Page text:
Building’s campaign to make tower cranes safe has won the support of a key Whitehall figure: Lord McKenzie, the minister for health and safety, as Dan Stewart found out. Buoyed up by this ministerial backing, we’re taking our demands to the Strategic Forum …
Building’s Safer Skyline campaign has won the backing of the politician closest to the subject: Lord McKenzie of Luton, the minister for health and safety. At last week’s awards for Britain’s safest companies, McKenzie gave a speech saying the campaign “pointed the way” to improved crane safety.
He also supports Building’s central proposal, for the industry to introduce a publicly available register showing what checks were done on what cranes, and when.
To find out more about the minister’s views, Building went to interview him in his office at the Department of Work and Pensions (DWP). Here, the decor is Whitehall moderne – all brushed glass and sharp edges. The atmosphere is one of professionalism and order.
While McKenzie addressed other issues such as the rise in construction-related fatalities, the falling rate of HSE prosecutions for site deaths and budget cuts to its frontline services (see Q&A overleaf), our main concern was about the three aims of the Safer Skyline campaign.
The site blitz
The first of these was for the HSE to conduct a programme of site inspection to minimise the chances of yet another collapse. This aim has been fulfilled: the HSE has undertaken a series of unpublicised tower crane inspections at city-centre building sites since the Liverpool collapse in January.
“After Liverpool, HSE officials visited the head offices of crane hirers and operators,” said McKenzie. “We needed to address issues of maintenance and their training arrangements. There has been a concentrated focus on this.”
McKenzie adds that this does not go far enough: “One of the risks of just having a blitz is that once you’ve done it, what follows isn’t sustained.”
The inspections are about halfway to completion, and McKenzie pledges that when enough evidence is gathered about why these safety lapses occurred, information will be released by the HSE. He says he owes it to the families of the victims of the accidents. “I have promised that when the report is issued I will go back to local residents in Battersea and elsewhere and discuss it with them,” he says. “It’s not enough to say as a minister, ‘well I can’t talk about this until the report is completed’. Whenever that is, I am going to make arrangements to go and talk to them.”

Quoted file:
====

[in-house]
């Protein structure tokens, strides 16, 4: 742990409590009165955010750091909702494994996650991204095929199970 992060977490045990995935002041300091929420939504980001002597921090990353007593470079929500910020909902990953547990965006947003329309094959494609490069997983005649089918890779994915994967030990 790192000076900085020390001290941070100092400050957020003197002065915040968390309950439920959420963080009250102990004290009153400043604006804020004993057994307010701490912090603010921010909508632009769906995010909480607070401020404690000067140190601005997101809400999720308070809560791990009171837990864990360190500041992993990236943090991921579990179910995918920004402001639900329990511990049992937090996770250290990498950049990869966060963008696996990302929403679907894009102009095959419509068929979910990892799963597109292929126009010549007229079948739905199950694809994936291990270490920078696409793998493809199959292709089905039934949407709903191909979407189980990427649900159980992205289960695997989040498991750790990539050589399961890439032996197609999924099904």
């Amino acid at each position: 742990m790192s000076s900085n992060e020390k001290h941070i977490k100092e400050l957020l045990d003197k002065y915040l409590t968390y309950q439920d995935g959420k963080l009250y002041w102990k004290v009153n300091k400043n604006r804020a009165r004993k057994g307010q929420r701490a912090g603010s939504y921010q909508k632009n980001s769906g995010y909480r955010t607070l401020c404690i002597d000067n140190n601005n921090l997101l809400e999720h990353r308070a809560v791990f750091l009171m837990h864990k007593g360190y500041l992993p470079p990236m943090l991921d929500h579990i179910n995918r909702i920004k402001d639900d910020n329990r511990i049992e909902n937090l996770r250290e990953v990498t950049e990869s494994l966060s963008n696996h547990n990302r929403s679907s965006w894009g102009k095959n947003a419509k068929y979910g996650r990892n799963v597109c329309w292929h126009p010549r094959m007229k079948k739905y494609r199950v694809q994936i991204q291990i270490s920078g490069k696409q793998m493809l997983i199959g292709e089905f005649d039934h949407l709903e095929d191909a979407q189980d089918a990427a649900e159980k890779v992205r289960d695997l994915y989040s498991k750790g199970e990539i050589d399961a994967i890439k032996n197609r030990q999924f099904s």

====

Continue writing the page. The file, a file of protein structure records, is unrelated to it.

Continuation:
Rigorous checks on older cranes
When the HSE report is issued I’ll go back to residents in Battersea and discuss it with them
Building initially called for an “MOT” for cranes older than 10 years, but after consultation with the industry we have changed this to simply asking that checks made on older cranes are more exhaustive than newer ones. At the moment, the type and regularity of checks are not very different for a shiny new piece of machinery and a rusting older vehicle.
Some contractors, including Bovis Lend Lease and Mansell, put an age limit on the cranes they allow on site. If older cranes are to be used, then Building wants them to receive additional inspections to ensure they are fit for purpose.
McKenzie argues that more thorough inspections for older cranes are vital. “These things help because it is absolutely important that we improve where we are. What has happened in recent months isn’t acceptable.”
A public register of checks
Building’s argument is that a public register would make tower crane companies accountable. This is welcomed by McKenzie, though he says the HSE would not have the power to impose it. “If the industry was to develop it, that is something we would certainly support,” he says.
With this ministerial backing, we have taken the proposal to the Strategic Forum; this means it could be included in forthcoming updated crane safety guidelines (see below).
As much as the register would calm the nerves of the public, McKenzie warns that it would not by itself guarantee that machines are properly maintained in the future. “Again, I think we need to be mindful of the register just being evidence that what should happen has happened,” he says. “The fact that the crane has been inspected at a particular point in time isn’t necessarily evidence that good practice is continuing.”
There is no way to guarantee that the country’s tower cranes are 100% safe, but if the industry and the HSE combine to create a positive health and safety environment when dealing with tower cranes, then Building’s campaign will have been successful.
“There are a variety of ways you can go about tackling this problem,” says McKenzie, “but the focus you have given the issue is thoroughly welcomed and we thank you for it.”